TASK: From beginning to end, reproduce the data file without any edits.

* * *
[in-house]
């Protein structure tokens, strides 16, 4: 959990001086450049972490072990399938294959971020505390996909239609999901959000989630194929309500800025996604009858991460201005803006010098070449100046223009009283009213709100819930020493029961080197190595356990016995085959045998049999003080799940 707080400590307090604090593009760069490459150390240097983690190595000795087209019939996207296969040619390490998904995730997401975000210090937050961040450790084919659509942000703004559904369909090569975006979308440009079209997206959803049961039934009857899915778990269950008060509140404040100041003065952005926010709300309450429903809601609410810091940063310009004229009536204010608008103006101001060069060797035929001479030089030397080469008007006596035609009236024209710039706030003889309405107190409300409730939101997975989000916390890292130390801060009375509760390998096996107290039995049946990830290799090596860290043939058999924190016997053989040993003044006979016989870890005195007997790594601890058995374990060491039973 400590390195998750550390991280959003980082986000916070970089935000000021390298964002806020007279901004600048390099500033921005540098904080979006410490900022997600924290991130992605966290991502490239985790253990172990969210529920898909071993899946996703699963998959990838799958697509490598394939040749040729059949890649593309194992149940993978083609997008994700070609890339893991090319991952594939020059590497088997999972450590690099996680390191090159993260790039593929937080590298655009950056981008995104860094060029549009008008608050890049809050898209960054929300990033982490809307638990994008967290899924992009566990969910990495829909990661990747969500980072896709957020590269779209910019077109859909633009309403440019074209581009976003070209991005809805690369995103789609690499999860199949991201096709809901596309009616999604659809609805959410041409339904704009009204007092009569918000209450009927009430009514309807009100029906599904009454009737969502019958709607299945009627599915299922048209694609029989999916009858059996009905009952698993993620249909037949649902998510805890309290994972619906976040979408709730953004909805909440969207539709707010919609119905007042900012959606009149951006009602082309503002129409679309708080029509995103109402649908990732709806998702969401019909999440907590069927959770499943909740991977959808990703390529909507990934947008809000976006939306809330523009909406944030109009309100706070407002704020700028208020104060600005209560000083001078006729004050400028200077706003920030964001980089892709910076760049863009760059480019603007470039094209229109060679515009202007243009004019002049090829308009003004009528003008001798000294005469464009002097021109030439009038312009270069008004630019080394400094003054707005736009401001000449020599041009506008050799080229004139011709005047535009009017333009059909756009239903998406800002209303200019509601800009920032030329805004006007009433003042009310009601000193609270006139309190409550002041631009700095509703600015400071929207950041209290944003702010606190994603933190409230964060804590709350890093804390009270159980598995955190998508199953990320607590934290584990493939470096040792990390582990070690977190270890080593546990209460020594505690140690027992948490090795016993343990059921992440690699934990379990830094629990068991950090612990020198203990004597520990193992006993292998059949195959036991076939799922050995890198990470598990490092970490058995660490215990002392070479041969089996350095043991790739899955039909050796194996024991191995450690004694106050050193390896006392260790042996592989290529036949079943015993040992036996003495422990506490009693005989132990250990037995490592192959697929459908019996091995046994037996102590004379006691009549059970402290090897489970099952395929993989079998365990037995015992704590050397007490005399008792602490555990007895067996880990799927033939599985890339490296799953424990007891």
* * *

[in-house]
């Protein structure tokens, strides 16, 4: 959990001086450049972490072990399938294959971020505390996909239609999901959000989630194929309500800025996604009858991460201005803006010098070449100046223009009283009213709100819930020493029961080197190595356990016995085959045998049999003080799940 707080400590307090604090593009760069490459150390240097983690190595000795087209019939996207296969040619390490998904995730997401975000210090937050961040450790084919659509942000703004559904369909090569975006979308440009079209997206959803049961039934009857899915778990269950008060509140404040100041003065952005926010709300309450429903809601609410810091940063310009004229009536204010608008103006101001060069060797035929001479030089030397080469008007006596035609009236024209710039706030003889309405107190409300409730939101997975989000916390890292130390801060009375509760390998096996107290039995049946990830290799090596860290043939058999924190016997053989040993003044006979016989870890005195007997790594601890058995374990060491039973 400590390195998750550390991280959003980082986000916070970089935000000021390298964002806020007279901004600048390099500033921005540098904080979006410490900022997600924290991130992605966290991502490239985790253990172990969210529920898909071993899946996703699963998959990838799958697509490598394939040749040729059949890649593309194992149940993978083609997008994700070609890339893991090319991952594939020059590497088997999972450590690099996680390191090159993260790039593929937080590298655009950056981008995104860094060029549009008008608050890049809050898209960054929300990033982490809307638990994008967290899924992009566990969910990495829909990661990747969500980072896709957020590269779209910019077109859909633009309403440019074209581009976003070209991005809805690369995103789609690499999860199949991201096709809901596309009616999604659809609805959410041409339904704009009204007092009569918000209450009927009430009514309807009100029906599904009454009737969502019958709607299945009627599915299922048209694609029989999916009858059996009905009952698993993620249909037949649902998510805890309290994972619906976040979408709730953004909805909440969207539709707010919609119905007042900012959606009149951006009602082309503002129409679309708080029509995103109402649908990732709806998702969401019909999440907590069927959770499943909740991977959808990703390529909507990934947008809000976006939306809330523009909406944030109009309100706070407002704020700028208020104060600005209560000083001078006729004050400028200077706003920030964001980089892709910076760049863009760059480019603007470039094209229109060679515009202007243009004019002049090829308009003004009528003008001798000294005469464009002097021109030439009038312009270069008004630019080394400094003054707005736009401001000449020599041009506008050799080229004139011709005047535009009017333009059909756009239903998406800002209303200019509601800009920032030329805004006007009433003042009310009601000193609270006139309190409550002041631009700095509703600015400071929207950041209290944003702010606190994603933190409230964060804590709350890093804390009270159980598995955190998508199953990320607590934290584990493939470096040792990390582990070690977190270890080593546990209460020594505690140690027992948490090795016993343990059921992440690699934990379990830094629990068991950090612990020198203990004597520990193992006993292998059949195959036991076939799922050995890198990470598990490092970490058995660490215990002392070479041969089996350095043991790739899955039909050796194996024991191995450690004694106050050193390896006392260790042996592989290529036949079943015993040992036996003495422990506490009693005989132990250990037995490592192959697929459908019996091995046994037996102590004379006691009549059970402290090897489970099952395929993989079998365990037995015992704590050397007490005399008792602490555990007895067996880990799927033939599985890339490296799953424990007891």